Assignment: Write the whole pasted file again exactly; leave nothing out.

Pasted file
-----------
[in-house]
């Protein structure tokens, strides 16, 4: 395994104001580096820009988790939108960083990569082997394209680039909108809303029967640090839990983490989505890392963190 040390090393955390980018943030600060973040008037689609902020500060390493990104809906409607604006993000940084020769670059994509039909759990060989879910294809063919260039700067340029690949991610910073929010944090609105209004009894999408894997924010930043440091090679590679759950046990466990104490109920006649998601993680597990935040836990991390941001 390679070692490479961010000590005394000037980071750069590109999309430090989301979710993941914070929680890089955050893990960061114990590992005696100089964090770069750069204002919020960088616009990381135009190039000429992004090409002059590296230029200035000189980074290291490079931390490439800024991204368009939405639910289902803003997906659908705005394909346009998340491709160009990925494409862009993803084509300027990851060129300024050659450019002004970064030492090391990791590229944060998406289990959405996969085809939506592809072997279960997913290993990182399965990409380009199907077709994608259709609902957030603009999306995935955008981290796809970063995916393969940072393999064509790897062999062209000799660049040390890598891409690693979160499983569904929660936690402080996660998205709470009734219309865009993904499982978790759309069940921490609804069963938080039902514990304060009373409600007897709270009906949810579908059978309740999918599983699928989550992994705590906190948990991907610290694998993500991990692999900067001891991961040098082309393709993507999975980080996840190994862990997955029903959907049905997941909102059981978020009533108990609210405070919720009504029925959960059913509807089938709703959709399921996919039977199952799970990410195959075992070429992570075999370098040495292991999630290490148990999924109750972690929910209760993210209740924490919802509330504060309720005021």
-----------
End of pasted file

[in-house]
């Protein structure tokens, strides 16, 4: 395994104001580096820009988790939108960083990569082997394209680039909108809303029967640090839990983490989505890392963190 040390090393955390980018943030600060973040008037689609902020500060390493990104809906409607604006993000940084020769670059994509039909759990060989879910294809063919260039700067340029690949991610910073929010944090609105209004009894999408894997924010930043440091090679590679759950046990466990104490109920006649998601993680597990935040836990991390941001 390679070692490479961010000590005394000037980071750069590109999309430090989301979710993941914070929680890089955050893990960061114990590992005696100089964090770069750069204002919020960088616009990381135009190039000429992004090409002059590296230029200035000189980074290291490079931390490439800024991204368009939405639910289902803003997906659908705005394909346009998340491709160009990925494409862009993803084509300027990851060129300024050659450019002004970064030492090391990791590229944060998406289990959405996969085809939506592809072997279960997913290993990182399965990409380009199907077709994608259709609902957030603009999306995935955008981290796809970063995916393969940072393999064509790897062999062209000799660049040390890598891409690693979160499983569904929660936690402080996660998205709470009734219309865009993904499982978790759309069940921490609804069963938080039902514990304060009373409600007897709270009906949810579908059978309740999918599983699928989550992994705590906190948990991907610290694998993500991990692999900067001891991961040098082309393709993507999975980080996840190994862990997955029903959907049905997941909102059981978020009533108990609210405070919720009504029925959960059913509807089938709703959709399921996919039977199952799970990410195959075992070429992570075999370098040495292991999630290490148990999924109750972690929910209760993210209740924490919802509330504060309720005021």